The Complete Guide to User Research Software & Tools

Are you overwhelmed trying to collect, analyze, and share customer data and feedback to inform your strategy, and trying to find user research software to support your efforts?

If so, you are not alone — it is a daunting task. A task that becomes increasingly tricky the more data you have. Most companies — even small ones — today have reams of customer data, feedback, and research.

Yet until recently, most researchers and product managers were stuck analyzing, storing, organizing, and sharing customer insights using either frustrating or expensive solutions (or both).

Options such as:

  • Excel – easily accessible, but has the jack-of-all-trades, master-of-none problem
  • Academic tools like Nvivo or Atlas that aren’t built to be used in commercial contexts
  • Expensive custom in-house solutions like WeWork’s Polaris

User research software is a market ripe for innovation and, luckily for all of us, today we have a multitude of customer research software options to gather, analyze, organize, store, and share customer insights.

Given the range of customer research tools out there today, finding the right product for your team can be tricky and time-consuming.

To ease that process, we’ve compared and contrasted some of the top user research software options, drilling down into key features.

One thing to note is that most of these tools differ substantially. In any one category, at least half of the products we examined omit key features your product management or user research team would likely consider critical.

Please note in this piece we use the terms user research, UX research, and customer research interchangeably.


Key User Research Software Features We Examined:

1. Gathering & Amalgamating Customer Research Data

2. Organizing & Analyzing Customer Research Data

3. Sharing Customer Research Data


For those of you who prefer reading the ending first, we’ll start with our findings. If you’re looking for the full, in-depth examination of these user research software on every functional area, you’ll find that below.

If you’re still not entirely sure how you should be doing user research in your role or organization, consider reading our Ultimate Beginners Guide to Actionable User Research first.


EnjoyHQ and Aha! Stand Out On Top

EnjoyHQ and Aha! are our top picks, although the definite edge goes to EnjoyHQ for their best-in-class search function and ability to handle video uploads.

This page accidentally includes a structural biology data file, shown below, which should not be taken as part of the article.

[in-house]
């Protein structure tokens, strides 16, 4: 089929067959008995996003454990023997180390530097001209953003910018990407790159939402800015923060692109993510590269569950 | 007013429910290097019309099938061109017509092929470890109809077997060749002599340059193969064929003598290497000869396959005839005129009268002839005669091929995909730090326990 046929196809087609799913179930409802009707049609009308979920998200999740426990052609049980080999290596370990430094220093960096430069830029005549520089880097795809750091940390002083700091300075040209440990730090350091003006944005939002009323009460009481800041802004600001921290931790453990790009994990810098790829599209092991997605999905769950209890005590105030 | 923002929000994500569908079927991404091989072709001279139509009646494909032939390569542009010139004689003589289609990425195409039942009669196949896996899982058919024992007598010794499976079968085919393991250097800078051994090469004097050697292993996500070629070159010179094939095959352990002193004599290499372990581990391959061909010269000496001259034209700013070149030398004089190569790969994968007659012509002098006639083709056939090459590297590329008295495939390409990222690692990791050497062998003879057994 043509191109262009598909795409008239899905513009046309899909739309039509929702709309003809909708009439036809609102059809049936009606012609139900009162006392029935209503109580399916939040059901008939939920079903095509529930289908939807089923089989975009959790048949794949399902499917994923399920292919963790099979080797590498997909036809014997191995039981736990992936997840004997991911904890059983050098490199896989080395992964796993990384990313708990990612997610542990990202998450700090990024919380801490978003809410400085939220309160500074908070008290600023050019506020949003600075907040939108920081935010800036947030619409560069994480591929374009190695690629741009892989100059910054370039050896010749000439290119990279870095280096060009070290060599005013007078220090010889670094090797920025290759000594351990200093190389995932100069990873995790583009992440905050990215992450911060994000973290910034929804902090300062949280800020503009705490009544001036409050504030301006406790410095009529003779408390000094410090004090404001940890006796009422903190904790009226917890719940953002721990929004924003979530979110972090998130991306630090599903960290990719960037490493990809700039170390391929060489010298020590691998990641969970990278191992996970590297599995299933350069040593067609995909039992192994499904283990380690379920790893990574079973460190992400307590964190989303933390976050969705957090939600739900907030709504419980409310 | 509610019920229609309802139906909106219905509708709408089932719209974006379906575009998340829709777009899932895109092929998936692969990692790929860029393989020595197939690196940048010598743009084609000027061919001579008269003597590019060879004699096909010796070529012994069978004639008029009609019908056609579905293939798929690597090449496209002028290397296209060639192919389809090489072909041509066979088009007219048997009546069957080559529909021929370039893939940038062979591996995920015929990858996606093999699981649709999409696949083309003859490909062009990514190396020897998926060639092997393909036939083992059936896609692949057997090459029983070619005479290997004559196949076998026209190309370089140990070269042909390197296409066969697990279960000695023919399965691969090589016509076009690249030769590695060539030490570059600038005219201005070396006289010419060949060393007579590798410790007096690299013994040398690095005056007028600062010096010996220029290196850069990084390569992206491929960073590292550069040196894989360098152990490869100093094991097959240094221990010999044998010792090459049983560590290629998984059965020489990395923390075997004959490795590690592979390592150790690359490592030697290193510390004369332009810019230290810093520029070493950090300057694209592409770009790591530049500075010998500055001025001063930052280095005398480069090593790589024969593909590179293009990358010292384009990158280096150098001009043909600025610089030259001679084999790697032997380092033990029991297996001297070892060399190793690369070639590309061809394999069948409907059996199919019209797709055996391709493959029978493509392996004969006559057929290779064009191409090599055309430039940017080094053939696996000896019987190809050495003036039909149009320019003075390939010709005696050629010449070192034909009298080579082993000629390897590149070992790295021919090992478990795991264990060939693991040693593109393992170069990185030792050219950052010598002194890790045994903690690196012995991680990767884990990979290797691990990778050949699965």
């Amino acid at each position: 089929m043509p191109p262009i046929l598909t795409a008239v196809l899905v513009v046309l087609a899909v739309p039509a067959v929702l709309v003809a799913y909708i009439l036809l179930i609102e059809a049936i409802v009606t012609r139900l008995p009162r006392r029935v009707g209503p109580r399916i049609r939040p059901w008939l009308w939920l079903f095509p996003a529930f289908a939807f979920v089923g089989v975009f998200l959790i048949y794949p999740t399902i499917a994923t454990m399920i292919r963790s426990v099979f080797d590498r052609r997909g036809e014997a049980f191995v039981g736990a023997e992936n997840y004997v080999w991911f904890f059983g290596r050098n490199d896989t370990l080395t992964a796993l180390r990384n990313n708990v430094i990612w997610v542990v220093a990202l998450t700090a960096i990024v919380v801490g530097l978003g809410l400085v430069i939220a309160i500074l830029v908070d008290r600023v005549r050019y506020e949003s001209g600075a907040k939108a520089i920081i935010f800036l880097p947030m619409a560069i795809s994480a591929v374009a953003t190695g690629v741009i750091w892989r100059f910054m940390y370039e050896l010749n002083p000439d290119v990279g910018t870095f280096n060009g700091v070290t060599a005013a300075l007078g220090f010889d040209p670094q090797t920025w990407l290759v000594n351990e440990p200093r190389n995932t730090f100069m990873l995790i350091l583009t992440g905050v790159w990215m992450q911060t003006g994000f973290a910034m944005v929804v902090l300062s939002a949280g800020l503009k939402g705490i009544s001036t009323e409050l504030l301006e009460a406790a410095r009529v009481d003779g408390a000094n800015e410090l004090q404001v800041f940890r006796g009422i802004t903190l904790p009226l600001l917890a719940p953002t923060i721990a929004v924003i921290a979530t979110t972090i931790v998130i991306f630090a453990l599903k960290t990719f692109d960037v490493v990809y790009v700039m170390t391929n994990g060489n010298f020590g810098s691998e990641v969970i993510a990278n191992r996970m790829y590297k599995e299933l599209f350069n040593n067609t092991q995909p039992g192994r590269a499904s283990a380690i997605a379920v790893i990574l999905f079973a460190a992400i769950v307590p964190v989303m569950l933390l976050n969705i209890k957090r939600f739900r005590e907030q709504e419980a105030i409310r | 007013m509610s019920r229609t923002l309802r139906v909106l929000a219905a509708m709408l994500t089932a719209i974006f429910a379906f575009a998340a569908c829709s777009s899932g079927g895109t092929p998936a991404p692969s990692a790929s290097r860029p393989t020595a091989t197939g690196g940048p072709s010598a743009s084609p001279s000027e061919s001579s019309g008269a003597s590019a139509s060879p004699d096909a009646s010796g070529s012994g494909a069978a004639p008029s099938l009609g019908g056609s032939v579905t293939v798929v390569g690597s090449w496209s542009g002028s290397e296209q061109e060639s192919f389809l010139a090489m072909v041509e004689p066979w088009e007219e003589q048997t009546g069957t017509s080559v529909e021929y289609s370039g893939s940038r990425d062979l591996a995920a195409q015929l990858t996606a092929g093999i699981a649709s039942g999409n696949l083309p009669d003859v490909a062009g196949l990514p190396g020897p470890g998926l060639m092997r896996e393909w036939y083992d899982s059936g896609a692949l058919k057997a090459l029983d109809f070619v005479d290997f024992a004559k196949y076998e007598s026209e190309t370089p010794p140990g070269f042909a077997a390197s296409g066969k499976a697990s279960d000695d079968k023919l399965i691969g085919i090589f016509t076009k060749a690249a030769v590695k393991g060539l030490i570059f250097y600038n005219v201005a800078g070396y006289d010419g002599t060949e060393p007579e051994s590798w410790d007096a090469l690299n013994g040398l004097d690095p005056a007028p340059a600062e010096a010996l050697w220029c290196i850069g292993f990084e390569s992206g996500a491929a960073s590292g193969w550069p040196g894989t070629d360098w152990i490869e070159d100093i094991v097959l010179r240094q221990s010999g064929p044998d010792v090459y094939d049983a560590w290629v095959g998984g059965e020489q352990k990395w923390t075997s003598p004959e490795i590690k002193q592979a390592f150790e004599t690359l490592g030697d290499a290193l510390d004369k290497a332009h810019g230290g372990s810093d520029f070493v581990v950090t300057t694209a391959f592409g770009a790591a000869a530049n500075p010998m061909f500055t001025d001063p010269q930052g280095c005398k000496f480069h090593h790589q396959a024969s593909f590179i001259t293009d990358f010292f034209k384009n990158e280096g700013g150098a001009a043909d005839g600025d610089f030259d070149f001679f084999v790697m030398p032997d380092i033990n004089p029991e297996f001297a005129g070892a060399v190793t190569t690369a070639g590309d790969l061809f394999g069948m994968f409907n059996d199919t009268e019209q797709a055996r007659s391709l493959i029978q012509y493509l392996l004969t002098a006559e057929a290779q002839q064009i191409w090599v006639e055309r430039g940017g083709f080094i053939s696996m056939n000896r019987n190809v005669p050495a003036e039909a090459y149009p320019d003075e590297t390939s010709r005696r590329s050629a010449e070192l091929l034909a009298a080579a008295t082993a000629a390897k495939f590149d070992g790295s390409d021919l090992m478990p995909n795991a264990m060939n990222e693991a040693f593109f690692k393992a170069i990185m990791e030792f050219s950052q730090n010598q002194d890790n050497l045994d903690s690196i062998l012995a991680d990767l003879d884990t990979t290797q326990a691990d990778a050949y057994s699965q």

For reference, we examined 9 popular user research tools (full list below).

Most tools specialize in one or two functional areas but lack the key capabilities to serve as a full-stack user research tool. For instance, productboard excels at organizing data, particularly if you’re a product team, while JIRA, Dovetail, and Google Docs excel at gathering data.

Only two tools — Aha! and EnjoyHQ — provide good features across all three functional areas for user research: gathering, analyzing, and sharing customer research data.

While both Aha! and EnjoyHQ are both great picks for your customer research tool of record, one place we hope all tools improve in the future is in qualitative coding features.

Semi-structured customer interviews tend to generate the most game-changing customer insights for our clients, so we turn to this methodology often.

Yet, we find it is still easier to code customer interview transcripts when we don’t have a preset list of codes/themes using Excel or an academic tool such as a Nvivo before we then translate those themes into tags in a dedicated user research repository for clients. 

That said, both Excel and academic tools like Nvivo don’t serve the business goals of customer research, and we can’t recommend them as your tool of record.

We find using dedicated user research software such as EnjoyHQ or Aha! is a game-changer for most organizations, and for now, a little extra Excel use on top is a small price to pay.


List of User Research Software We Examined (in alphabetical order):

A. Aha!

Aha! offers support for automation, segmentation and user properties features, and native integrations. 

If you’re a product team and not using other product roadmapping software, Aha! could be a great choice. While it lacks a robust search function and video uploading abilities, the roadmapping feature tied to healthy user research functionality is a good mix. We found the product to be more oriented towards customer feedback/feature requests than user research.